HIV / AIDS Infectious Diseases Research

BC Centre for Excellence part of BC network to eliminate hepatitis C by 2030

L-R: Dr. Julio Montaner, BCCfE; Sophia Bartlet, BCCDC; Dr. Kate Salters, BCCfE; Adrian Dix, BC Minister of Health.

The BC government is bringing together health partners, including those under the Providence Health Care umbrella, to accelerate the elimination of the hepatitis C virus and better support people living with the disease.

On the heels of World Hepatitis Day, the government announced it is bringing together the BC Centre for Disease Control (BCCDC), the BC Centre for Excellence in HIV/AIDS at St. Paul’s Hospital (BC-CfE) and the BC Hepatitis Network (BCHN) to work on a made-in-BC HCV-treatment as a prevention strategy and a hepatitis-elimination roadmap.

HCV is a highly transmittable infection that can cause serious health complications. Fatality rates related to it are higher than other communicable diseases, including AIDS and tuberculosis. The virus a significant public-health issue.

Helping those at risk get early access to treatment and prevention

About 16,000 people live with chronic HCV infection in BC.

“Hepatitis C is a curable disease with highly effective drug treatments available for free through BC Pharmacare,” says Adrian Dix, Minister of Health. “By strengthening the engagement with community-based organizations and research scientists, we can help patients and at-risk individuals gain early access to the treatment, education and prevention they need to keep them and their communities safe.”

The BC-CfE is an internationally recognized leader in the fight against HIV/AIDS. It pioneered the Treatment as Prevention (TasP) strategy for HIV in 2006 and was able to demonstrate that early access to HIV testing and antiretroviral treatment could improve the quality of life of patients and reduce progression to AIDS and AIDS-related deaths, as well as bring new HIV infections in B.C. to the lowest level since the peak of the epidemic in the early 1990s.

The fully implemented TasP strategy can prevent avoidable disease, premature death and transmission, and save a significant amount of health-care costs.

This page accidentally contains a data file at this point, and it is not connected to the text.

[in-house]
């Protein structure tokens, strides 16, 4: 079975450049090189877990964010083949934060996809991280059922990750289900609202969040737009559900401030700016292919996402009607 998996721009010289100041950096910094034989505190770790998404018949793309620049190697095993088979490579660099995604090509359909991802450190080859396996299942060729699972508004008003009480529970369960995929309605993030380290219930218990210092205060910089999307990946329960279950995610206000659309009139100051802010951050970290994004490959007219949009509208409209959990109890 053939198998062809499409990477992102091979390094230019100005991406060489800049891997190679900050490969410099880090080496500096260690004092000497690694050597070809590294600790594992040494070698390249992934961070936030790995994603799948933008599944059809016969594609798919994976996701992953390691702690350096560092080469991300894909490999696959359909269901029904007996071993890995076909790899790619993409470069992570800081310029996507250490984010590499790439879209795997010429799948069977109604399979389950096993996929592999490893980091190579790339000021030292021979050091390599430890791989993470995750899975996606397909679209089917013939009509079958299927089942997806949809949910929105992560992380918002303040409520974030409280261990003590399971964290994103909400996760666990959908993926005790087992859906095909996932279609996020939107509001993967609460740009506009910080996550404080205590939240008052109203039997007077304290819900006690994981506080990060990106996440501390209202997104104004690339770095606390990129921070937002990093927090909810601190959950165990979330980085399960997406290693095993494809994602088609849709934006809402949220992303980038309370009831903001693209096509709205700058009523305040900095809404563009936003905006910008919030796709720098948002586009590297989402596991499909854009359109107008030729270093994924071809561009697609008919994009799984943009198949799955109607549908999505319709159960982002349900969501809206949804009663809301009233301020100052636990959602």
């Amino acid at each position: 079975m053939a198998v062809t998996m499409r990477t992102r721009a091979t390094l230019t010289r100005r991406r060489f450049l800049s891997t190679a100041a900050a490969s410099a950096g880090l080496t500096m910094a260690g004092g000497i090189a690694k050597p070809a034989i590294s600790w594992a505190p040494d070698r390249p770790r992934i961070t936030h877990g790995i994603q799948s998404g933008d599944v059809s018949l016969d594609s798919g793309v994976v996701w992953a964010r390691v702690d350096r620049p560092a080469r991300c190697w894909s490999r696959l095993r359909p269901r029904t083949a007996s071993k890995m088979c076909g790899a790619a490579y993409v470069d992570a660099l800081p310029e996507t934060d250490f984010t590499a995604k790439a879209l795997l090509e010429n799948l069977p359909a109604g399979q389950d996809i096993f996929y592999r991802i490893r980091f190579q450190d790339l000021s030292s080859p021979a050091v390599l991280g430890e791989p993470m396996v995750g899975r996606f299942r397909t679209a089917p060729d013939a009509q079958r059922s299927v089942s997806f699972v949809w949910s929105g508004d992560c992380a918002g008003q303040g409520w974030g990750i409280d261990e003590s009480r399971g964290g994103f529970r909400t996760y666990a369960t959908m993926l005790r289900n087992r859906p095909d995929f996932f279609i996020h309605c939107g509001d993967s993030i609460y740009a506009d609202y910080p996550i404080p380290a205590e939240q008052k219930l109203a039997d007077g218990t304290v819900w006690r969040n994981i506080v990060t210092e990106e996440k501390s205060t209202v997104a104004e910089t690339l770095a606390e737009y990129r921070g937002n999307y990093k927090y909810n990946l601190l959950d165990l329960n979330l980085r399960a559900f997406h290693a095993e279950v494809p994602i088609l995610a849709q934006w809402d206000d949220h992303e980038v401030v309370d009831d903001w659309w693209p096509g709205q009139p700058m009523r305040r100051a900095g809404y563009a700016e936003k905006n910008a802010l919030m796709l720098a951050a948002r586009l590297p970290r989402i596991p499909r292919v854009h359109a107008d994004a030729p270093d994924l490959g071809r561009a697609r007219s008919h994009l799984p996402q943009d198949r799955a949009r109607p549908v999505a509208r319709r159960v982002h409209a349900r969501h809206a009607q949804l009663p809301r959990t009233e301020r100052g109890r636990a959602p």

As such, the provincial government supports the collaboration of BCCDC and BC-CfE to accelerate the rollout of the HCV-TasP so the spread of the viral infection in BC can be more effectively monitored. By sharing key data, BCCDC and BC-CfE can connect more people with HCV to lifesaving testing, treatment, care and support services in a timely manner.

Applying Treatment as Prevention to Hep C

“We have seen the dramatic success of Treatment as Prevention in transforming the epidemic of HIV in B.C., and by applying the same strategies to hepatitis C, together with this data-sharing agreement with the BCCDC, we can meet B.C.’s HCV-elimination targets by 2030,” says Dr. Julio Montaner, executive director and physician in chief, BC-CfE.

The Province is also providing one-time funding of $105,000 to BCHN to co-lead with BCCDC in the development of a viral hepatitis elimination roadmap. The BC-CfE is also supporting it.

Eliminating HCV by 2030

The roadmap will define short-term targets for screening, treatment, engagement in care, and community-based prevention and education.

This is aligned with BC’s goal of eliminating HCV by 2030.

In 2018, the Province made the highly effective direct-acting antiviral treatment fully subsidized for anyone living with chronic hepatitis C under the BC PharmaCare program, regardless of disease severity.

That same year, to reduce the spread of the disease by identifying those who did not know they were infected, approximately 270,000 people in BC were tested for hepatitis C, which was more than double the number of 132,000 in 2011.

In 2019, BC invested $4 million to support the BC-CfE for research and strategies to expand access to life-saving hepatitis C treatment.

Data sharing will make it easier to treat those at higher risk

Dr. Kate Salters, BC-CfE

“Our success in eliminating hepatitis in B.C. hinges on reducing barriers to testing, addressing the stigma facing people diagnosed with hepatitis and making treatment more widely accessible,” says Kate Salters, research scientist at the BCCfE. “Through our data-sharing agreement and partnership with BCCDC, we will be able to learn how to more effectively reach those most at risk of hepatitis with the treatment and care they need.”

Read the full news release on which this story is based here.